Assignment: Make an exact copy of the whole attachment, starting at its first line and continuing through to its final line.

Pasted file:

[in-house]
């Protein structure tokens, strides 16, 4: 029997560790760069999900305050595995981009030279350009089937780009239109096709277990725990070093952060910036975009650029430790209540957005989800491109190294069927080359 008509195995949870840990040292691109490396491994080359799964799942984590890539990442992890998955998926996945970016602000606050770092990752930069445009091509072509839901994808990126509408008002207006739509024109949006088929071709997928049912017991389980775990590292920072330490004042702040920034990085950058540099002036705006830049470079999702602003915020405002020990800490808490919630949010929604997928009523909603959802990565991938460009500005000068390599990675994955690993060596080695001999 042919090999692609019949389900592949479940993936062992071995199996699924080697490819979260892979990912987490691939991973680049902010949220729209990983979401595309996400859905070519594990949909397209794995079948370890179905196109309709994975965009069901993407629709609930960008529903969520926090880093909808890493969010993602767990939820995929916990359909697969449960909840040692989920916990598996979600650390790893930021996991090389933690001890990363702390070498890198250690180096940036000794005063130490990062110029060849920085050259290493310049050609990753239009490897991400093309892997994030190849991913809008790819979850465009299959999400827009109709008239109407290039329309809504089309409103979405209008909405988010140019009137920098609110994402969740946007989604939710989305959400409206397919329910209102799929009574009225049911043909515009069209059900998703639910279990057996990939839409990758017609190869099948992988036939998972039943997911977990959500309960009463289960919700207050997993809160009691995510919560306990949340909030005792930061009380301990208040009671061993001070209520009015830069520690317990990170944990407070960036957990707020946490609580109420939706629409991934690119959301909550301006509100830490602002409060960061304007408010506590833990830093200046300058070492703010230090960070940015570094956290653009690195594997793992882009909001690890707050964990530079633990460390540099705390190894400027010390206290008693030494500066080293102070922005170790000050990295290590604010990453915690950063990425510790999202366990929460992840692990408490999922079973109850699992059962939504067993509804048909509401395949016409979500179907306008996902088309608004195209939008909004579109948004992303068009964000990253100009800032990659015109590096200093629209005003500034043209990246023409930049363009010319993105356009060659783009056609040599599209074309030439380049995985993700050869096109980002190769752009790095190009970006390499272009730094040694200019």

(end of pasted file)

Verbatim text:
[in-house]
């Protein structure tokens, strides 16, 4: 029997560790760069999900305050595995981009030279350009089937780009239109096709277990725990070093952060910036975009650029430790209540957005989800491109190294069927080359 008509195995949870840990040292691109490396491994080359799964799942984590890539990442992890998955998926996945970016602000606050770092990752930069445009091509072509839901994808990126509408008002207006739509024109949006088929071709997928049912017991389980775990590292920072330490004042702040920034990085950058540099002036705006830049470079999702602003915020405002020990800490808490919630949010929604997928009523909603959802990565991938460009500005000068390599990675994955690993060596080695001999 042919090999692609019949389900592949479940993936062992071995199996699924080697490819979260892979990912987490691939991973680049902010949220729209990983979401595309996400859905070519594990949909397209794995079948370890179905196109309709994975965009069901993407629709609930960008529903969520926090880093909808890493969010993602767990939820995929916990359909697969449960909840040692989920916990598996979600650390790893930021996991090389933690001890990363702390070498890198250690180096940036000794005063130490990062110029060849920085050259290493310049050609990753239009490897991400093309892997994030190849991913809008790819979850465009299959999400827009109709008239109407290039329309809504089309409103979405209008909405988010140019009137920098609110994402969740946007989604939710989305959400409206397919329910209102799929009574009225049911043909515009069209059900998703639910279990057996990939839409990758017609190869099948992988036939998972039943997911977990959500309960009463289960919700207050997993809160009691995510919560306990949340909030005792930061009380301990208040009671061993001070209520009015830069520690317990990170944990407070960036957990707020946490609580109420939706629409991934690119959301909550301006509100830490602002409060960061304007408010506590833990830093200046300058070492703010230090960070940015570094956290653009690195594997793992882009909001690890707050964990530079633990460390540099705390190894400027010390206290008693030494500066080293102070922005170790000050990295290590604010990453915690950063990425510790999202366990929460992840692990408490999922079973109850699992059962939504067993509804048909509401395949016409979500179907306008996902088309608004195209939008909004579109948004992303068009964000990253100009800032990659015109590096200093629209005003500034043209990246023409930049363009010319993105356009060659783009056609040599599209074309030439380049995985993700050869096109980002190769752009790095190009970006390499272009730094040694200019």